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FRI0411 Occupational exposure in the etiology of rheumatoid arthritis
  1. R.-S. Koskela1,
  2. P. Mutanen2,
  3. K. Kettunen3,
  4. S. Rintakoski3,
  5. M. Klockars4
  1. 1The Centre of Expertise for Health and Work Ability
  2. 2The Centre of Expertise for Creating Solutions
  3. 3Finnish Institute of Occupational Health
  4. 4Department of Public Health, University of Helsinki, Helsinki, Finland


Background Ca. 35,000 Finnish persons of working age are suffering from rheumatoid arthritis (RA). Considerable geographic variations in the age adjusted prevalence of RA were found. Occupational differences were connected with regional variation (ref.).

Objectives The aim was to detect exposures in occupations with a high risk of RA.

Methods The employed persons of 15-64 years of age receiving specially compensated medicines because of RA or other rheumatic diseases in 1971-2000 (44,190 new cases) were linked with the 5-year periodical census data for person-year calculations. The age- and region-adjusted incidence rate ratios (RR) were estimated by the generalized linear model where the administrative work was used as a reference occupation. Occupational and exposure history, and confounding factors were studied via a questionnaire sent to a sample of 5,000 rheumatic patients and 5,000 referents with hypertension (matched for sex, age, region, main occupation, and calendar period). The conditional logistic regression model was used for the comparison of exposures between the cases and referents. Smoking and familial RA were controlled for.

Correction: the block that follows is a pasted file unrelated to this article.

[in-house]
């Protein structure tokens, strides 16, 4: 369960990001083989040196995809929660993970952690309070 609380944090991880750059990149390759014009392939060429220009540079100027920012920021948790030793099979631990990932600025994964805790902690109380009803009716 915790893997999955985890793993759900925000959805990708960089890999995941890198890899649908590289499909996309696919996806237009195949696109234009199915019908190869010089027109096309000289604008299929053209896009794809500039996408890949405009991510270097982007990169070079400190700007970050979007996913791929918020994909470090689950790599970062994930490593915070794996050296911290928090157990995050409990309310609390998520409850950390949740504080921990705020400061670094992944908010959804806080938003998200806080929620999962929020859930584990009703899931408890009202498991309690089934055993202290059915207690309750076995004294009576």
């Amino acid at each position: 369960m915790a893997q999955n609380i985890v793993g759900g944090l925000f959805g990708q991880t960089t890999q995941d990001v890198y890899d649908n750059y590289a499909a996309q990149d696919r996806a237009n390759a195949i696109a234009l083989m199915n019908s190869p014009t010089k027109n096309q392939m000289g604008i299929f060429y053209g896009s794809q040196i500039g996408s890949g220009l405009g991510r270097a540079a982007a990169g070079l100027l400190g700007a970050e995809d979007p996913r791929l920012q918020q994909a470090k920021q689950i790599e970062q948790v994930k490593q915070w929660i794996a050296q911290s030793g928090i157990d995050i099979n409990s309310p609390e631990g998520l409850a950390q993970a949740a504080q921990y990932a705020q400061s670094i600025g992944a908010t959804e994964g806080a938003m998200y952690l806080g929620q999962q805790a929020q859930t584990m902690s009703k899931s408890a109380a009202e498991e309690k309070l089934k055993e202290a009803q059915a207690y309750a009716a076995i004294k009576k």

Results The highest age- and region-adjusted incidence rate ratios (RR; 95% CI) were observed for men in mining and quarrying work (2.1; 1.6-2.8), textile work (1.7; 1.3-2.2), iron and metalware work (1.4; 1.3-1.5), road transport work (1.3; 1.2-1.4), and for women in agricultural and horticultural work, animal husbandry (1.4; 1.3-1.5), postal work (1.3; 1.2-1.5), iron and metal ware work (1.3; 1.1-1.5), laundering and pressing work (1.3; 1.1-1.6).

The RA patients noticed cold, humidity, and draft (p<0.001) more often than their referents. Also different dusts, such as synthetic mineral fibres, concrete (p<0.01), and carbonate minerals (p<0.05) as well as chemical exposures like pesticides, paints and glues (p<0.05), vulcanization gases, and wet work (p<0.01) were reported by the RA patients more frequently. Other harmful exposures were, e.g., insects, and repetitive work.

In some occupational groups the RA patients reported several exposures significantly more often than their referents (OR; 95% CI). Such groups were: Agricultural and horticultural work and animal husbandry: humidity (3.0; 1.4-6.6), draft (2.1; 1.1-4.2), and solitary work (2.8; 1.2-6.7), Iron and metal ware work: humidity (3.3;1.4-7.8), draft (2.1; 1.1-3.8), rubbers and elastomers (8.9; 1.1-71.2), gas mixtures (2.6; 1.2-5.8), and wet work (2.4; 1.0-5.9), Postal work: humidity (2.9; 1.1-7.5), cold (2.0; 1.0-4.1), and low appreciation of the work (3.8;1.0-14.6) Textile work: humidity (7.5; 1.6-34.4), and draft (2.7; 1.1-6.4), and Chemical processing work: cold (5.7; 1.1-29.8), dirty work (10.0; 1.1-92.0).

Conclusions The results suggest that occupational exposures contributed to RA. The significant exposures were by the airways (dusts, chemicals) or by contributing factors (cold, humidity, draft).

  1. Koskela, R-S, Martikainen, R, Klockars, M, Klaukka, T, Mutanen, P. Geographic differences in rheumatoid arthritis and work. In: Abstracts of 17th International Symposium on Epidemiology in Occupational Health; 2004; Melbourne. Occup. Environ. Health. 2004;61(11).

Disclosure of Interest None Declared

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